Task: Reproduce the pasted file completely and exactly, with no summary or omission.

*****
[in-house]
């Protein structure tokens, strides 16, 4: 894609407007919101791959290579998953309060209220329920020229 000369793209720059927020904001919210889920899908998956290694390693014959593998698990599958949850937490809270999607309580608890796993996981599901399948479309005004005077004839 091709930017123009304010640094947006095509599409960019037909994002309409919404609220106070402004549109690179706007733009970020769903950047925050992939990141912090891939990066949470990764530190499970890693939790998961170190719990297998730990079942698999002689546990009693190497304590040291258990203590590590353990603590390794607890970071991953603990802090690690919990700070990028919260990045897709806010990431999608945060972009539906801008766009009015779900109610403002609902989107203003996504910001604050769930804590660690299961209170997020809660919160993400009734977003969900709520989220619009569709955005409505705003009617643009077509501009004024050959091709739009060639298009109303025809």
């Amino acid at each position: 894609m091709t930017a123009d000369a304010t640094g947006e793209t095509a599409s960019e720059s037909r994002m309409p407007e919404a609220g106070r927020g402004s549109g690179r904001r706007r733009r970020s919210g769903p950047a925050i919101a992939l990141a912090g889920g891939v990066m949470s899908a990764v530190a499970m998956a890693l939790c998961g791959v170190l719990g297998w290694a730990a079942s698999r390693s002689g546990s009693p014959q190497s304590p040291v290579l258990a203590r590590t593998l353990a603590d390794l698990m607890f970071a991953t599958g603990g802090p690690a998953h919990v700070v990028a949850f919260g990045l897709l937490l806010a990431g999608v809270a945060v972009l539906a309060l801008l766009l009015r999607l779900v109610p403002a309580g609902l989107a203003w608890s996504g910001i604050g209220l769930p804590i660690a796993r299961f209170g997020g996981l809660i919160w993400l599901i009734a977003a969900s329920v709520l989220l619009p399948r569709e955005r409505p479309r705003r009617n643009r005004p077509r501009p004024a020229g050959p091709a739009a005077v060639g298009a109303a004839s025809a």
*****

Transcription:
[in-house]
């Protein structure tokens, strides 16, 4: 894609407007919101791959290579998953309060209220329920020229 000369793209720059927020904001919210889920899908998956290694390693014959593998698990599958949850937490809270999607309580608890796993996981599901399948479309005004005077004839 091709930017123009304010640094947006095509599409960019037909994002309409919404609220106070402004549109690179706007733009970020769903950047925050992939990141912090891939990066949470990764530190499970890693939790998961170190719990297998730990079942698999002689546990009693190497304590040291258990203590590590353990603590390794607890970071991953603990802090690690919990700070990028919260990045897709806010990431999608945060972009539906801008766009009015779900109610403002609902989107203003996504910001604050769930804590660690299961209170997020809660919160993400009734977003969900709520989220619009569709955005409505705003009617643009077509501009004024050959091709739009060639298009109303025809």
């Amino acid at each position: 894609m091709t930017a123009d000369a304010t640094g947006e793209t095509a599409s960019e720059s037909r994002m309409p407007e919404a609220g106070r927020g402004s549109g690179r904001r706007r733009r970020s919210g769903p950047a925050i919101a992939l990141a912090g889920g891939v990066m949470s899908a990764v530190a499970m998956a890693l939790c998961g791959v170190l719990g297998w290694a730990a079942s698999r390693s002689g546990s009693p014959q190497s304590p040291v290579l258990a203590r590590t593998l353990a603590d390794l698990m607890f970071a991953t599958g603990g802090p690690a998953h919990v700070v990028a949850f919260g990045l897709l937490l806010a990431g999608v809270a945060v972009l539906a309060l801008l766009l009015r999607l779900v109610p403002a309580g609902l989107a203003w608890s996504g910001i604050g209220l769930p804590i660690a796993r299961f209170g997020g996981l809660i919160w993400l599901i009734a977003a969900s329920v709520l989220l619009p399948r569709e955005r409505p479309r705003r009617n643009r005004p077509r501009p004024a020229g050959p091709a739009a005077v060639g298009a109303a004839s025809a």